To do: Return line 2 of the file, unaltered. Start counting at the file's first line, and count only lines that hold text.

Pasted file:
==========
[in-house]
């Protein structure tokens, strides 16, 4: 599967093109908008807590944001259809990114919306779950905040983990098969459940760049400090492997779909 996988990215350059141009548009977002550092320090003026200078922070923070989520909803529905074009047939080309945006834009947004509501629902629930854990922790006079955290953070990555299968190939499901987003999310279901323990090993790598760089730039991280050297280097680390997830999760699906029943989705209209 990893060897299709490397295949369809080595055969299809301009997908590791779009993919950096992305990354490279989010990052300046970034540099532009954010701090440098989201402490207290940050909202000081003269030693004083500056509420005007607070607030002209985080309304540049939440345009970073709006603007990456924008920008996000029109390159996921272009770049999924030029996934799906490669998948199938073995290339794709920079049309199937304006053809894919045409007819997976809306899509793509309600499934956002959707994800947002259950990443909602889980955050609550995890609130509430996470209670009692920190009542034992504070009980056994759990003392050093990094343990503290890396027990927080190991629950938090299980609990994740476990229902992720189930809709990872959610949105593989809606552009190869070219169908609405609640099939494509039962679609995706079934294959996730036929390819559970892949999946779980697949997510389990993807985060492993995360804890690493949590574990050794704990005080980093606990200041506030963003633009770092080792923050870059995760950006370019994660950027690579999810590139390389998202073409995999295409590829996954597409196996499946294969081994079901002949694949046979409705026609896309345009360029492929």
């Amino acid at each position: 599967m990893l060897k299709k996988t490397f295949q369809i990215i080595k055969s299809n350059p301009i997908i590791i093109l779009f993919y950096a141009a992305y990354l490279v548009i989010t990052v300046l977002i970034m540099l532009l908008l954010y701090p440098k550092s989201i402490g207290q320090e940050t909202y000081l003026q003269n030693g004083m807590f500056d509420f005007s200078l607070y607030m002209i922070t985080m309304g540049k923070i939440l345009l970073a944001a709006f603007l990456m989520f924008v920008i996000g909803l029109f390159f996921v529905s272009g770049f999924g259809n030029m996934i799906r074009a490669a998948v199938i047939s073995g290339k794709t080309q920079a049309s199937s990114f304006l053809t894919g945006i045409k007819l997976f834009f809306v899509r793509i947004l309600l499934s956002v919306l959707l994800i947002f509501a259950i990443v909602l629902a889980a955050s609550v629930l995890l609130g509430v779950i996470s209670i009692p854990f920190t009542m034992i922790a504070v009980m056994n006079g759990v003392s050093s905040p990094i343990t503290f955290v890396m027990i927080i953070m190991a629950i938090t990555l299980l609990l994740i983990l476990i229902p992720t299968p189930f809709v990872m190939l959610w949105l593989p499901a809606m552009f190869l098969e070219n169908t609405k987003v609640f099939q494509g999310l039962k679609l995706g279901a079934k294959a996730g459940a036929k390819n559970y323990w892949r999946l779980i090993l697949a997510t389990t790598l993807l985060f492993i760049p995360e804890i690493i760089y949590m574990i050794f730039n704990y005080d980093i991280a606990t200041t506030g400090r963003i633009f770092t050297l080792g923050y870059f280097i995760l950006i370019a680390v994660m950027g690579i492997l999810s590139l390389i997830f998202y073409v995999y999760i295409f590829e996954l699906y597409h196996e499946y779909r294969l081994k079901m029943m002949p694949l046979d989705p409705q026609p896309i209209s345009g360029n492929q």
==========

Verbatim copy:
């Protein structure tokens, strides 16, 4: 599967093109908008807590944001259809990114919306779950905040983990098969459940760049400090492997779909 996988990215350059141009548009977002550092320090003026200078922070923070989520909803529905074009047939080309945006834009947004509501629902629930854990922790006079955290953070990555299968190939499901987003999310279901323990090993790598760089730039991280050297280097680390997830999760699906029943989705209209 990893060897299709490397295949369809080595055969299809301009997908590791779009993919950096992305990354490279989010990052300046970034540099532009954010701090440098989201402490207290940050909202000081003269030693004083500056509420005007607070607030002209985080309304540049939440345009970073709006603007990456924008920008996000029109390159996921272009770049999924030029996934799906490669998948199938073995290339794709920079049309199937304006053809894919045409007819997976809306899509793509309600499934956002959707994800947002259950990443909602889980955050609550995890609130509430996470209670009692920190009542034992504070009980056994759990003392050093990094343990503290890396027990927080190991629950938090299980609990994740476990229902992720189930809709990872959610949105593989809606552009190869070219169908609405609640099939494509039962679609995706079934294959996730036929390819559970892949999946779980697949997510389990993807985060492993995360804890690493949590574990050794704990005080980093606990200041506030963003633009770092080792923050870059995760950006370019994660950027690579999810590139390389998202073409995999295409590829996954597409196996499946294969081994079901002949694949046979409705026609896309345009360029492929």